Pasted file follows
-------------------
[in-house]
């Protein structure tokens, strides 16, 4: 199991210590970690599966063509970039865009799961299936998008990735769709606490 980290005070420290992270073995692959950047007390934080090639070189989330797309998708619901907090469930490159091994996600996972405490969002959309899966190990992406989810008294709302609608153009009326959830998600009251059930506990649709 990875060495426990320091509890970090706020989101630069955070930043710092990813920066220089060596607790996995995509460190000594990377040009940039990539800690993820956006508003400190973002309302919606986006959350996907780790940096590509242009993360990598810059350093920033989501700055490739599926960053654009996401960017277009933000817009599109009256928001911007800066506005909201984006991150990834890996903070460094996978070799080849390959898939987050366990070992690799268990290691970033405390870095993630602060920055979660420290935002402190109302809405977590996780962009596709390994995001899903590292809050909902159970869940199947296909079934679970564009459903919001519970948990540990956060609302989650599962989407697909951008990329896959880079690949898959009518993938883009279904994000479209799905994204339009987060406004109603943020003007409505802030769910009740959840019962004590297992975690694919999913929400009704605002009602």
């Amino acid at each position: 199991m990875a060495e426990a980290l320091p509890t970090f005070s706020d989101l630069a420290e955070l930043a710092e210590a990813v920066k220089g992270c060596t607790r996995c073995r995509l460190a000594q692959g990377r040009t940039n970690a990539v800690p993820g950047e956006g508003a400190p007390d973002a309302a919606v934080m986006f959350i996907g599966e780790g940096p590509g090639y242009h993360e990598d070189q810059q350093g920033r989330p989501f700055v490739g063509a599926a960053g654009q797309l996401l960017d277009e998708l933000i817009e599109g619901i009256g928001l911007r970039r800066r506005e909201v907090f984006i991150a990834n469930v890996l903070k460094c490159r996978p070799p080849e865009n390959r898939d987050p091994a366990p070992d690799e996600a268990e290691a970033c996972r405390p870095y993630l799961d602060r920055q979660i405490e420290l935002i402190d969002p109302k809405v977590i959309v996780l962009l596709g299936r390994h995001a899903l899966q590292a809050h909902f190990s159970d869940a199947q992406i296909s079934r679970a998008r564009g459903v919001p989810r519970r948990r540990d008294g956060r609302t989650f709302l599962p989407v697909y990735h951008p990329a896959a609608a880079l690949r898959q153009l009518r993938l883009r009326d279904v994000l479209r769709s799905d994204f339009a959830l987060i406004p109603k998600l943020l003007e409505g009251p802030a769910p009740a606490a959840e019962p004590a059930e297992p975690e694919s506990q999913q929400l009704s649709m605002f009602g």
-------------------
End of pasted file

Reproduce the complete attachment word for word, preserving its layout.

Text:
[in-house]
């Protein structure tokens, strides 16, 4: 199991210590970690599966063509970039865009799961299936998008990735769709606490 980290005070420290992270073995692959950047007390934080090639070189989330797309998708619901907090469930490159091994996600996972405490969002959309899966190990992406989810008294709302609608153009009326959830998600009251059930506990649709 990875060495426990320091509890970090706020989101630069955070930043710092990813920066220089060596607790996995995509460190000594990377040009940039990539800690993820956006508003400190973002309302919606986006959350996907780790940096590509242009993360990598810059350093920033989501700055490739599926960053654009996401960017277009933000817009599109009256928001911007800066506005909201984006991150990834890996903070460094996978070799080849390959898939987050366990070992690799268990290691970033405390870095993630602060920055979660420290935002402190109302809405977590996780962009596709390994995001899903590292809050909902159970869940199947296909079934679970564009459903919001519970948990540990956060609302989650599962989407697909951008990329896959880079690949898959009518993938883009279904994000479209799905994204339009987060406004109603943020003007409505802030769910009740959840019962004590297992975690694919999913929400009704605002009602």
């Amino acid at each position: 199991m990875a060495e426990a980290l320091p509890t970090f005070s706020d989101l630069a420290e955070l930043a710092e210590a990813v920066k220089g992270c060596t607790r996995c073995r995509l460190a000594q692959g990377r040009t940039n970690a990539v800690p993820g950047e956006g508003a400190p007390d973002a309302a919606v934080m986006f959350i996907g599966e780790g940096p590509g090639y242009h993360e990598d070189q810059q350093g920033r989330p989501f700055v490739g063509a599926a960053g654009q797309l996401l960017d277009e998708l933000i817009e599109g619901i009256g928001l911007r970039r800066r506005e909201v907090f984006i991150a990834n469930v890996l903070k460094c490159r996978p070799p080849e865009n390959r898939d987050p091994a366990p070992d690799e996600a268990e290691a970033c996972r405390p870095y993630l799961d602060r920055q979660i405490e420290l935002i402190d969002p109302k809405v977590i959309v996780l962009l596709g299936r390994h995001a899903l899966q590292a809050h909902f190990s159970d869940a199947q992406i296909s079934r679970a998008r564009g459903v919001p989810r519970r948990r540990d008294g956060r609302t989650f709302l599962p989407v697909y990735h951008p990329a896959a609608a880079l690949r898959q153009l009518r993938l883009r009326d279904v994000l479209r769709s799905d994204f339009a959830l987060i406004p109603k998600l943020l003007e409505g009251p802030a769910p009740a606490a959840e019962p004590a059930e297992p975690e694919s506990q999913q929400l009704s649709m605002f009602g």